What about the Sale? Where is that messaging? For that matter, where is there ANY call-to-action messaging? Talk about an uninspiring and highly ineffective landing page. If I’m browsing tire vendors, this is where I leave the site with little to no chance of returning. Potential life-long customer lost. All of the things that should be conveyed, at minimum, directly on this landing page:
1. Relate to the original ad text messaging – what about the purported “Sale”?
2. Give me an obvious call to action – what am I supposed to do now? Schedule an appointment online? Call to speak with someone? Browse products? Tell me!
3. Tout your location. “Find a Portland (or Seattle, or Bend, or…) Location Near You!”
4. Convey the key selling points of the Les Schwab brand. Rarely is it my recommendation to use a homepage as a landing page because they’re not focused enough. However, in this case Les Schwab would be better served by using their homepage instead of the current page that is entirely without design, strategy or objective.
Don’t Hinder the Searcher.
Given, I have a keener eye than the average searcher, so this point might go unnoticed to many. However, once I hit the landing page from the Les Schwab ad, I see that I am not actually taken to www.lesschwab.com, as the ad’s Display URL would suggest, but am instead dropped on to http://lesschwab32.reachlocal.net/tires.asp.
It appears that Les Schwab is using the services of a third party to manage their PPC campaigns (I can see that this is the case by looking at the root of the landing page URL: http://lesschwab32.reachlocal.net/tires.asp). An AdWords Reseller, ReachLocal is using their hosted domain and a sub-domained mirror of LesSchwab.com in the PPC campaigns that they are managing. Minimally, this presents a usability issue because using an off-brand URL as the PPC landing page can be confusing and hinder return visits (“What was that URL again?”). At bigger issue here is the fact that an outsourced manager of Les Schwab’s PPC campaigns is doing things that seem so grossly astray from widely known best-practices. Again, I make this assessment purely by what I can see externally. Les Schwab, I hope you’re reading this and taking notes.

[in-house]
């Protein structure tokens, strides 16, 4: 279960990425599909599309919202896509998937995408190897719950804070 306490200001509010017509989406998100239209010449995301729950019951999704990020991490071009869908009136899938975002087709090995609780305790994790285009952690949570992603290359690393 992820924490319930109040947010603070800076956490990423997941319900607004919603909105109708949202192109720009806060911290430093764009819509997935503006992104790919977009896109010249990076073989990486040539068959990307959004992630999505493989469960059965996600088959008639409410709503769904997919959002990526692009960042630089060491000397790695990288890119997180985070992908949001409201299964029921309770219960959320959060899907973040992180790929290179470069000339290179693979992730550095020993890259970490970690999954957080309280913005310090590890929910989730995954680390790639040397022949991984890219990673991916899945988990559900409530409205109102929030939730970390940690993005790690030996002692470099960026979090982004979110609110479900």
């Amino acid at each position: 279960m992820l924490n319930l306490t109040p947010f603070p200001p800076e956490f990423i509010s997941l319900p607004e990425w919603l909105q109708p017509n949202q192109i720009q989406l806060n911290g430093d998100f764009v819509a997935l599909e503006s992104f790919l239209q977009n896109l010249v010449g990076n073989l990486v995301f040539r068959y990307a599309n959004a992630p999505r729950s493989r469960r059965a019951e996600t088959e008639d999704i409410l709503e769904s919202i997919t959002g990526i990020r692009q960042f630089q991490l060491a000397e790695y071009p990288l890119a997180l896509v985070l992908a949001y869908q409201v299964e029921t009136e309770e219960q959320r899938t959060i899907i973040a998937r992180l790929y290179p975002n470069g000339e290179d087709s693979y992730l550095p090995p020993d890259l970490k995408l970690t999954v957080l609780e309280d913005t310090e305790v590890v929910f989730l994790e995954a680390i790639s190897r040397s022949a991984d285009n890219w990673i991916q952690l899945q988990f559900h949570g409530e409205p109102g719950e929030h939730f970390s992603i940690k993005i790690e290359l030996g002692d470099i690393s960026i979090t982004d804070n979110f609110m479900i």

Test Multiple Versions of Ads & Landing Pages.
I did a number of additional searches, using multiple locations, and didn’t ever see a second version of ad text or a different landing page being used. Given the aforementioned problems with both the ad text and landing page, it is shocking that this is the ONLY ad text and landing page that the Les Schwab AdWords campaign appears to be using. A company with their breadth of services, reach, and sheer size could potentially have dozens of ad variations based on the context of each keyword and also be using multiple landing pages. Put simply, one poorly written ad and one poorly conceived landing page will not cut it.
Also, there is no excuse for typos in ad text. Instead of the awkward “West Largest Tire and Wheel Sale” using “West’s Largest Tire and Wheel Sale” would read more clearly and would even fit within the 35 character limit. Done and done.
Protect Your Brand.
I wouldn’t be writing any of this if I hadn’t conducted a branded search “Les Schwab Portland” without seeing a corresponding PPC ad. If you have a brand worth protecting, you need to be buying all of your branded terms in PPC. End of story. I don’t care if you are #1 organically for your branded terms. If you are not also at the top of PPC, you are missing the boat. Buy any and all variations of your brand terms you can think of. Check your analytics for variations and misspellings. Then check the actual search results using Google’s Ad Preview Tool to make sure you’re showing up for them consistently. If you see gaps in visibility, consider reviewing your keywords or adjusting your budgets and bids.
Les Schwab is an undeniably strong brand. They have loyal customers. But of course they also need to be concerned with constantly acquiring new customers. Les Schwab’s current presence on PPC does the company a disservice and it pains me as a marketer that the brand I know so well as a consumer is so poorly represented. PPC can be an enormous asset when done well. Done poorly, it can detract from the strongest brands. Put simply, Les Schwab needs to make some changes and make their PPC efforts an asset. Then maybe, just maybe, if they happen to read this and heed my advice, they could consider kicking down a few of those bacon wrapped top sirloins because after all of this, I’ve worked up a bit of an appetite.